Bryce Harper Is Not the Person to Blame for Washington Nationals' Woes

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Bryce Harper Is Not the Person to Blame for Washington Nationals' Woes
Cary Edmondson-USA TODAY Sports

Entering the 2013 MLB season, perhaps no team garnered as much hype as the Washington Nationals. With a star-studded pitching staff, a deep bullpen and a pair of star hitters, Washington was a favorite to reach the World Series.

With the Nationals in the midst of a major slump, it's imperative that we don't let Bryce Harper take the downfall. He is not the one to blame.

Courtesy of the Washington Nationals' Instagram

The Nationals are currently 23-23, thus resting a full 5.0 games behind the Atlanta Braves for first place in the NL East. As expected, tensions have been high as Washington continues to struggle, and blame is being placed wherever possible.

After a 4-2 loss to the San Francisco Giants on May 21, closer Rafael Soriano questioned Harper's defensive positioning—Harper agreed (via USA TODAY Sports).

"It may not have been a catchable ball, but if we were positioned the right way, there might have been a different outcome. With two outs, I could tell my 4-year-old son, 'You know where you need to play,' and he would have positioned himself better. It's not an excuse, and I'm not speaking badly about anybody, but I think that's how you play the game.''

"Absolutely,'' said Harper, insisting he should have made the catch. "Of course it crosses your mind after you jam into a wall, and it doesn't really feel very good. It sucks not making the play. I totally put that loss on me.''

As mature of a statement as that may be for the 20-year-old right fielder to make, this is about more than one man.

The Nationals may look to one area as a turning point in a specific game, but this has been your quintessential snowball effect. As one player makes a mistake, so too does his teammate and thus the Nationals are in their present predicament.

With that being said, Harper is the last individual we should be targeting for his occasional blunder.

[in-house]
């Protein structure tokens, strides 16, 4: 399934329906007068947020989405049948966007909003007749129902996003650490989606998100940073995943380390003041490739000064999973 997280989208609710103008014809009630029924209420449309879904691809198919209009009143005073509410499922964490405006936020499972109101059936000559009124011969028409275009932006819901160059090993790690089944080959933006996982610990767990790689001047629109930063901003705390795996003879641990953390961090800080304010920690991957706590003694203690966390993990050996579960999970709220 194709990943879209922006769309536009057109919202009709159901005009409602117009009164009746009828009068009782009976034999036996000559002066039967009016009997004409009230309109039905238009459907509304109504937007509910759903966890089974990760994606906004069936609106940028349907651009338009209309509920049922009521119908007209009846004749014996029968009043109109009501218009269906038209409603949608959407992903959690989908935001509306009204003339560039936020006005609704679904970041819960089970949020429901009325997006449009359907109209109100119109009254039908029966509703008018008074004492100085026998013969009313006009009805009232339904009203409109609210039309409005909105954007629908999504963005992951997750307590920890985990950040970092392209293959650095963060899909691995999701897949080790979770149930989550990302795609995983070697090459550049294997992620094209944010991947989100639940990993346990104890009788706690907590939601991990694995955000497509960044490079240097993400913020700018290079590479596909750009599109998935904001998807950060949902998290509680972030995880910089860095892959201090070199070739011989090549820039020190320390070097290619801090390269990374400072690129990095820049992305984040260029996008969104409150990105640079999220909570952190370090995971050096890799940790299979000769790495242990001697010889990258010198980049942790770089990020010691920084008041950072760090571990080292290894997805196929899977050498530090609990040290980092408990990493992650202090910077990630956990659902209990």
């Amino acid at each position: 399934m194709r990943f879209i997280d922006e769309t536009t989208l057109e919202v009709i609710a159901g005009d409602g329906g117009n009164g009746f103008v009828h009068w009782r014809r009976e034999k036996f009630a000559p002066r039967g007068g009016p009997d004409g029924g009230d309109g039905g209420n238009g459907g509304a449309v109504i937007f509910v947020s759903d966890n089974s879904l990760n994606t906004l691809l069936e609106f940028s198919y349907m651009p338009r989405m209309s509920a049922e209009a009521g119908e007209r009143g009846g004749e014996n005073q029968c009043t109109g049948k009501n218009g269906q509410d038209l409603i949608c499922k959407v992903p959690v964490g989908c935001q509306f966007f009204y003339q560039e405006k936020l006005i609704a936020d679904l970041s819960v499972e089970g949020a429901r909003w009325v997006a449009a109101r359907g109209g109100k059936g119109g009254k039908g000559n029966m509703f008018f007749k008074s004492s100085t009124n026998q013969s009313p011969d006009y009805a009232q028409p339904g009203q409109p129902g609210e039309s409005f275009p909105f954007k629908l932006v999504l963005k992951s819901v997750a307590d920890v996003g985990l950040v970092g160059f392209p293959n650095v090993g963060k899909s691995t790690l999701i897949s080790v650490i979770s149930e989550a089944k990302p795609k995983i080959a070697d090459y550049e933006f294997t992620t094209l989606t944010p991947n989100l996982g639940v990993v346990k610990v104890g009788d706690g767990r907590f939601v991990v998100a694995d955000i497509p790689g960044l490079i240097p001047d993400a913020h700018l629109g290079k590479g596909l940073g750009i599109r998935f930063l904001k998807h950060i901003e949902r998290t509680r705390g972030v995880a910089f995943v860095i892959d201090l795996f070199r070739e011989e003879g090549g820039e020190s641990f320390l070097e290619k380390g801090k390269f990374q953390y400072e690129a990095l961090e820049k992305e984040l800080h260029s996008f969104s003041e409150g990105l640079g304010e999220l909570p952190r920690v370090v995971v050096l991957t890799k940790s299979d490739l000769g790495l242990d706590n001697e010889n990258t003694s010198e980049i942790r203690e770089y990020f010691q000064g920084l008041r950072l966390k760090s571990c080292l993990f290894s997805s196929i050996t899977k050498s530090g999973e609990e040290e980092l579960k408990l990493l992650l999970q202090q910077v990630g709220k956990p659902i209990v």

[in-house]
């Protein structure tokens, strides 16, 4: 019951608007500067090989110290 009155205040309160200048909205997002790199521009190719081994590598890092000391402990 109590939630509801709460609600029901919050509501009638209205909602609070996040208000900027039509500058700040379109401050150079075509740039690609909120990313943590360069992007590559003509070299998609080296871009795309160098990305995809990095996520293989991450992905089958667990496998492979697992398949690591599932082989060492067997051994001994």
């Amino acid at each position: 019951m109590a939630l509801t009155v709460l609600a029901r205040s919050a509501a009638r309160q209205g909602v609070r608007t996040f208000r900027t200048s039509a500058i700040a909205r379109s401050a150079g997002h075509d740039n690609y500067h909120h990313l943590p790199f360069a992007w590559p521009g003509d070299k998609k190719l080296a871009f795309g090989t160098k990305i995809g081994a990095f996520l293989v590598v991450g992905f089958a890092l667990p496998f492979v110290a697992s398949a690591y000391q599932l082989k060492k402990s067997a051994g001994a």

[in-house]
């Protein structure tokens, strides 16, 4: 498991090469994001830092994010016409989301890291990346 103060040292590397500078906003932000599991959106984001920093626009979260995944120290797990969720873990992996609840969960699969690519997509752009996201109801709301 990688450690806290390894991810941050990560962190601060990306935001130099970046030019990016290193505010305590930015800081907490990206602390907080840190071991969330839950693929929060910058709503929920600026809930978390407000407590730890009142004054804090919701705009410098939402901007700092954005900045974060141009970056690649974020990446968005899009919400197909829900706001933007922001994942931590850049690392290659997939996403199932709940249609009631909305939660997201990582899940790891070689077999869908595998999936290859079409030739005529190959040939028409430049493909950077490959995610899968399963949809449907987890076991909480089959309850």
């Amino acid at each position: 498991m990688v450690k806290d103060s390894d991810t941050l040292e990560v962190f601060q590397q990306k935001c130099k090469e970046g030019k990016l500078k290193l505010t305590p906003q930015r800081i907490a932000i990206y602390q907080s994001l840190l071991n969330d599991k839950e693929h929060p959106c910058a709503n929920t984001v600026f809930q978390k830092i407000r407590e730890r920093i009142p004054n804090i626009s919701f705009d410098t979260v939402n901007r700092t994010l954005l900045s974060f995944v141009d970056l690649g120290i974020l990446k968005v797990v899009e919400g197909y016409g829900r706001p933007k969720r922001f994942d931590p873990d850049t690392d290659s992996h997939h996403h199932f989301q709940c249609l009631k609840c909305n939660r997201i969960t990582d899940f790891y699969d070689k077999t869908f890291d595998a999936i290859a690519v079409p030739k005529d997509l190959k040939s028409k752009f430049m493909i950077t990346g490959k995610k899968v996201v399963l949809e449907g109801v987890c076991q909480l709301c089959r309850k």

Where Are the Bats?

Denis Poroy/Getty Images

Thus far in 2013, Bryce Harper is hitting .285/.381/.606 with 12 home runs, 23 RBI and 27 runs scored. Those numbers may be impressive, but Harper's RBI total is both concerning and telling of Washington's greatest issue.

Despite hitting .318 with runners in scoring position, thus driving in 13 runs in 22 opportunities, Harper is on pace for just 79 RBI—and that's on his teammates.

The Nationals currently rank 28th in runs scored and slugging percentage, as well as 29th in batting average and on base percentage. Harper and Ryan Zimmerman are their only two players hitting above .280. Adam Laroche, hitting .219, is second on the team in home runs and third in RBI.

When one of your top power sources can hardly hit the ball, your entire lineup is in trouble.

Until the Nationals start getting on base, nothing Harper and Zimmerman do will be enough to win games. Their contact hitters are disappearing for games on hand, while their power ballers are becoming virtual non-factors.

An unfortunate truth for a team with quite the marvelous pitching staff.

 

Pitching Imbalance

Rob Carr/Getty Images

On the surface, the Washington Nationals appear to have one of the best pitching staffs in all of baseball. Jordan Zimmerman has an ERA of 1.62, Stephen Strasburg has an ERA of 2.66 and Rafael Soriano has 12 saves.

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Just don't let appearances be so deceiving.

Strasburg's ERA has been marred by a lack of run support, and he thus rests at 2-5 on the season. Gio Gonzalez is 3-2, but he's also posting an ERA of 4.01, while Dan Haren is 4-5 with an ERA of 5.54.

Even Ross Detwiler is 2-4 with an ERA of 2.76.

As for the bullpen, Soriano's 12 saves are met with three blown opportunities and reliever Drew Storen has an ERA of 4.67. A lack of run support is of partial blame, but there's something to be said for the pitching staff, as well.

Even when you can't prevent the other team from scoring, looking to your batters isn't a route worth pursuing.

Washington is in complete disarray, and placing the blame on Harper is simply for those in need of a scape goat. This is not to label Harper as the impeccable athlete, but instead to acknowledge the facts.

Everyone in Washington needs to step up and take the blame collectively.

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